Page last updated at 10:50 GMT, Sunday, 5 July 2009 11:50 UK

Town remembers Paine anniversary

Thomas Paine
Thomas Paine wrote his first political work while living in Lewes

A 10-day festival has begun in an East Sussex town to mark its links with a British radical pamphleteer called the "father of the American revolution".

President Barack Obama quoted Thomas Paine, who died 200 years ago this year, in his inauguration speech.

Paine lived in Lewes for six years from 1768, when he was appointed as an excise officer in the town.

He lodged with a family at Bull House in the high street, which is open for tours as part of the festival.

The festivities got under way on Independence Day, 4 July, with an exhibition at Lewes Town Hall and a play at Lewes Theatre Club.

Better pay

Thomas Paine was born into a Quaker family in Thetford, Norfolk, in 1737 but moved to Kent as an adult, where he lived in Sandwich and Margate.

While living in Lewes he wrote his first political work - a 21-page pamphlet that demanded better pay and conditions for his fellow workers.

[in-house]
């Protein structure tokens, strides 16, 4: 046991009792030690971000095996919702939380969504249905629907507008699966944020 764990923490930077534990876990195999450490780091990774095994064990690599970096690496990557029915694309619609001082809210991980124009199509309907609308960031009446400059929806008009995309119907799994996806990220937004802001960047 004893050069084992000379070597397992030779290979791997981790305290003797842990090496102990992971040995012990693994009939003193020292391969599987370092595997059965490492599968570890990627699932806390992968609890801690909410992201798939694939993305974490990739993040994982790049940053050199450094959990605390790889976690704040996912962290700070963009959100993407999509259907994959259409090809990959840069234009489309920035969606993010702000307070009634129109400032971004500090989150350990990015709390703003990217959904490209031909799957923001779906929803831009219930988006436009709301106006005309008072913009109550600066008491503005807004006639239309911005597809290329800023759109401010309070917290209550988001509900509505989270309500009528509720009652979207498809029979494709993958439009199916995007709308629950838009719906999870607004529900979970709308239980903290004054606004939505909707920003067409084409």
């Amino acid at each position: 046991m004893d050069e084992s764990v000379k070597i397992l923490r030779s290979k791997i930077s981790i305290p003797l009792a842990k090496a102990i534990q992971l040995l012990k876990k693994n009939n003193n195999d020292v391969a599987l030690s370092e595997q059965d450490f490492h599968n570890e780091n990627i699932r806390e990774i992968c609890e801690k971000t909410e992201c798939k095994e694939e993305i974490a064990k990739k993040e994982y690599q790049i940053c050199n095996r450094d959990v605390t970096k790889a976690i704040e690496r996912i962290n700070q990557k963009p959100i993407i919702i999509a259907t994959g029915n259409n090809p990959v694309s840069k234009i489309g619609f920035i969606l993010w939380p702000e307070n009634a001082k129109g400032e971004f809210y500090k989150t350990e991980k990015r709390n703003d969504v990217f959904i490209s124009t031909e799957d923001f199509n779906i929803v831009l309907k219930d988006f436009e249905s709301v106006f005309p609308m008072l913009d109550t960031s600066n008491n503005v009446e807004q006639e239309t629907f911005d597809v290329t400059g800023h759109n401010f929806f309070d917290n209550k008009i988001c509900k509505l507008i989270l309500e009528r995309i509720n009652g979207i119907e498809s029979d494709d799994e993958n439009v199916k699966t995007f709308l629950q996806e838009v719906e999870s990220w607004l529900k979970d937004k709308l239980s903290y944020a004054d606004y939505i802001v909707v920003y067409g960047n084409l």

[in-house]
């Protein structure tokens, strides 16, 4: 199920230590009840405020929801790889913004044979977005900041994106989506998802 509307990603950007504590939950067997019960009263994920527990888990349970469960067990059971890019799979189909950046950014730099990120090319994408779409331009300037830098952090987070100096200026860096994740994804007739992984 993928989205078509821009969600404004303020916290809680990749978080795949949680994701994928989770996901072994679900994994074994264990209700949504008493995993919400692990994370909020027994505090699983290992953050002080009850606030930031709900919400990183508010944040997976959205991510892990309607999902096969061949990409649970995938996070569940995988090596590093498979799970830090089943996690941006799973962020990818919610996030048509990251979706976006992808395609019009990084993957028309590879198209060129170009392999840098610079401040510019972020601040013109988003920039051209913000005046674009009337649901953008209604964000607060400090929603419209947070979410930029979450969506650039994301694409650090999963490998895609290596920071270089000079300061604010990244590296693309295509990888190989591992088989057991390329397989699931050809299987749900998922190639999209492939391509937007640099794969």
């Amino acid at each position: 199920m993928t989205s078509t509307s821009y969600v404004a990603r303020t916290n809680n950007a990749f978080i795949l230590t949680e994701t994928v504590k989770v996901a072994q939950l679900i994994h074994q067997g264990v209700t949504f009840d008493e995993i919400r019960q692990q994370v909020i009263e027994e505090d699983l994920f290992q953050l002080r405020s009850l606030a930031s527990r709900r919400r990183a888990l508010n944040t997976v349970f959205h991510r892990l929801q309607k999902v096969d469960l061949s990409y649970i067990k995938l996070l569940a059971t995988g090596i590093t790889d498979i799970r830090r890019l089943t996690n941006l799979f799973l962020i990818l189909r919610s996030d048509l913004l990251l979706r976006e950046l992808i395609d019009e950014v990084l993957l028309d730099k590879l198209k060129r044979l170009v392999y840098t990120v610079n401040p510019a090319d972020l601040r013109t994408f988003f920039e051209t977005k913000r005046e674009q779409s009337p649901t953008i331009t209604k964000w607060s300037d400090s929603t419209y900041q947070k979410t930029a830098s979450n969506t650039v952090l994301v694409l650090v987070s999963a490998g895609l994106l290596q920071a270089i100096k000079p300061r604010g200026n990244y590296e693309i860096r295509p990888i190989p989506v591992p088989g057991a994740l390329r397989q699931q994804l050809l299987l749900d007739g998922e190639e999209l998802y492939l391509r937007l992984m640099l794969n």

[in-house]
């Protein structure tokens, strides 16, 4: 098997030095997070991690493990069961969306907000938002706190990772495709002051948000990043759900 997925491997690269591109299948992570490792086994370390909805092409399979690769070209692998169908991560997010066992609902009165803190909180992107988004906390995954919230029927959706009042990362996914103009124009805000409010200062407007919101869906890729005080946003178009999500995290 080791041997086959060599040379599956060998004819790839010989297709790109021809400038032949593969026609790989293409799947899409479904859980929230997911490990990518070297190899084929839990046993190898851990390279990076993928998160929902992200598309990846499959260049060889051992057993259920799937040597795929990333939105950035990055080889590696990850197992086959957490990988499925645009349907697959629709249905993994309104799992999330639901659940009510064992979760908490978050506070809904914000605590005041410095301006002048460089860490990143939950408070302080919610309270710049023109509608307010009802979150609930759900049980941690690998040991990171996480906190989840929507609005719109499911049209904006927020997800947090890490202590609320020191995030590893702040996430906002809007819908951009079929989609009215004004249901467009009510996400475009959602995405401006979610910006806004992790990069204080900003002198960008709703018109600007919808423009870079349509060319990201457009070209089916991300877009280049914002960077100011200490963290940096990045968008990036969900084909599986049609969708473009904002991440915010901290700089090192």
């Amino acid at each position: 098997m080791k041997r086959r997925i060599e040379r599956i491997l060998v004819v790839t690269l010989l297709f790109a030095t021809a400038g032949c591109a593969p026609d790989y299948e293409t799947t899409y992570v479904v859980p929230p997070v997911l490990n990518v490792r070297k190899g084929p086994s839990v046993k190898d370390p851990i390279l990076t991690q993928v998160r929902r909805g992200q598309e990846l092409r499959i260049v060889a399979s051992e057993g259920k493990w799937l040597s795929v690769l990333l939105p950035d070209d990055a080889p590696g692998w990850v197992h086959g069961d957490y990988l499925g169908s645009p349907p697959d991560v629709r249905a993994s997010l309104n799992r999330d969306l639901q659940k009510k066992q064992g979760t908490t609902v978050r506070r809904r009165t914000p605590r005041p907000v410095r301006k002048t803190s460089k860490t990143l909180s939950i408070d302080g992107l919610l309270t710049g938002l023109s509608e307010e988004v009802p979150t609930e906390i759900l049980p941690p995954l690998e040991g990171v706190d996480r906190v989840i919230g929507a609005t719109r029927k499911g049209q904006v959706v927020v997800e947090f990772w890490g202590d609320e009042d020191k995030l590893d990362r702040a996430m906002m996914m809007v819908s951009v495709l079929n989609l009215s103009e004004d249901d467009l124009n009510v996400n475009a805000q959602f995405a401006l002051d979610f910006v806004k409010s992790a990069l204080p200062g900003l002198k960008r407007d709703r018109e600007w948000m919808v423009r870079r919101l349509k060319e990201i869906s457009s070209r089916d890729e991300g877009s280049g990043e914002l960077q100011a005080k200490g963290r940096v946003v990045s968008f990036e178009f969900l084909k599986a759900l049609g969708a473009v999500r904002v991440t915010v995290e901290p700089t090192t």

By chance he met Benjamin Franklin, one of the founding fathers of the US, in London in 1774.

Following Franklin's advice, Paine went to America in November 1774, and threw his lot in with those Americans who wanted independence from Britain.

In January 1776 he published a short pamphlet, Common Sense, that earned him the title The Father of the American Revolution.

It put the case for democracy, against the monarchy, and for American independence from British rule and was described by the Pulitzer-winning historian Gordon S Wood as "the most incendiary and popular pamphlet of the entire [American] revolutionary period".

He also spent time in France but returned to America, where he died on 8 June 1809 in Greenwich Village, New York.

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